Gallardo C.,Research Center en Sanidad Animal | Fernandez-Pinero J.,Research Center en Sanidad Animal | Pelayo V.,Research Center en Sanidad Animal | Gazaev I.,National Institute of Veterinary Virology and Microbiology | And 11 more authors.
Emerging Infectious Diseases | Year: 2014

African swine fever virus (ASFV) was first reported in eastern Europe/Eurasia in 2007. Continued spread of ASFV has placed central European countries at risk, and in 2014, ASFV was detected in Lithuania and Poland. Sequencing showed the isolates are identical to a 2013 ASFV from Belarus but differ from ASFV isolated in Georgia in 2007.

Petraitis J.,National Food and Veterinary Risk Assessment Institute | Jarmalaite I.,National Food and Veterinary Risk Assessment Institute | Vaiciunas V.,National Food and Veterinary Risk Assessment Institute | Uscinas R.,Joint stock company Labtarna | Jankovskiene G.,National Public Health Surveillance Laboratory
Zemdirbyste | Year: 2013

The current paper presents the evolution of pesticide research in Lithuania during the period 1970-2010. Analyses were based on single residue methods until 1993. Most of the products were of domestic origin and it was known exactly which pesticides had been used, therefore it was possible to obtain the necessary information about the contamination by single residue methods. Simple and inexpensive methods were used, which allowed five laboratories to analyze 3-5 thousand samples per year. In 1972, a high level of contamination (up to 8.1%) in food of animal origin was determined. This resulted from environmental pollution and feed contamination with organochlorine pesticides. Later this contamination decreased, and animal products no longer posed a major pollution problem. The contamination of food of plant origin was at level 1-3%. A significant increase in imports and the lack of information on pesticides used made the single residue methods unsuitable to ensure effective contamination control. The multiresidue methods were developed. Implementation of multiresidue methods enables a laboratory to determine up to 300 pesticides per sample. A total of 4593 samples of food of plant origin were analysed by multiresidue methods, pesticide residues were determined in 1428 samples (31%), exceedances of maximum residue levels (MRLs) were determined in 120 samples (2.6%). This data are comparable with the pesticide monitoring results obtained in other European countries.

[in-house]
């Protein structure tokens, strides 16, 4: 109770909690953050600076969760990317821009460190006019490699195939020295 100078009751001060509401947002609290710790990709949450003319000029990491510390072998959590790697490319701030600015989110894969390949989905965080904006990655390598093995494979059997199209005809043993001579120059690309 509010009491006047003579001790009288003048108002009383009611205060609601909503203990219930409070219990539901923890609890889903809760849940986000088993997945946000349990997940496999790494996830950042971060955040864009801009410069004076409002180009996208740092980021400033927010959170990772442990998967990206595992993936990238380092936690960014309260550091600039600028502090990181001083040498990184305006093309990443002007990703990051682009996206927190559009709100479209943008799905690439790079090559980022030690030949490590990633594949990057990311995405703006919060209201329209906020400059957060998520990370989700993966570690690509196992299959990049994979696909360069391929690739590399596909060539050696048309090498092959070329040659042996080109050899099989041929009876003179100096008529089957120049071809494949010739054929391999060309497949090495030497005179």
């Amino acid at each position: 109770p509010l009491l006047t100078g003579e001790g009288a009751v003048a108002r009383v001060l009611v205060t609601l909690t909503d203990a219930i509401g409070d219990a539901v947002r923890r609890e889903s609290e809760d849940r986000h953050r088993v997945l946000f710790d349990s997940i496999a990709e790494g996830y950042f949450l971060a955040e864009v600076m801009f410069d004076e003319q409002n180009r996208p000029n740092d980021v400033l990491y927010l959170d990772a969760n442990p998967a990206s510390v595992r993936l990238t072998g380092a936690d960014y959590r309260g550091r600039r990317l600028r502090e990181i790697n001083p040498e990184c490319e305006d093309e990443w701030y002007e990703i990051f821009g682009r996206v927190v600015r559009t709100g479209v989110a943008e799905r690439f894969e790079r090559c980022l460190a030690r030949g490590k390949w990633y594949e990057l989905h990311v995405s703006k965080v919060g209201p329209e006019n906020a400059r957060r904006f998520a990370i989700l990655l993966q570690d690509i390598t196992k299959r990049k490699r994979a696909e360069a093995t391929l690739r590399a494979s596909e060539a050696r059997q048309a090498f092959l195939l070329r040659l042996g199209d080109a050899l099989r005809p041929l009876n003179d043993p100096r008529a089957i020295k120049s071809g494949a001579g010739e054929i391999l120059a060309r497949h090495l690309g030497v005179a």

Serniene L.,Lithuanian University of Health Sciences | Daunoras G.,Lithuanian University of Health Sciences | Sudikiene K.,National Food and Veterinary Risk Assessment Institute | Pridotkas G.,National Food and Veterinary Risk Assessment Institute | Malakauskas M.,Lithuanian University of Health Sciences
Food Additives and Contaminants: Part B Surveillance | Year: 2012

Group A pharmacologically active substances monitoring data in the Republic of Lithuania (LR) during the period 1999-2008 are presented. Peer review is based on data taken from residue monitoring plans of the years 1999-2008 and the National Food and Veterinary Risk Assessment Institute (NFVRAI) reports on analyses performed in various foods. The data were analysed with the SPSS statistical package, using descriptive statistics and generalised linear modelling methods. Retrospective analysis of residue monitoring results showed that food processed from animal products presented no risk to consumers as regards to substances of Group A1, A2, A3, A4 and A5. One substance of Group A6 (chloramphenicol) was detected in bovine milk in 2003 (9%), 2006 (2%) and 2008 (1.4%). The decreasing trend is confirmed by statistical data analyses, where year of monitoring (P ≤ 0.0001), product (P ≤ 0.1) and their interaction (P ≤ 0.0001) proved the positive effect of the monitoring system. © 2012 Copyright Taylor and Francis Group, LLC.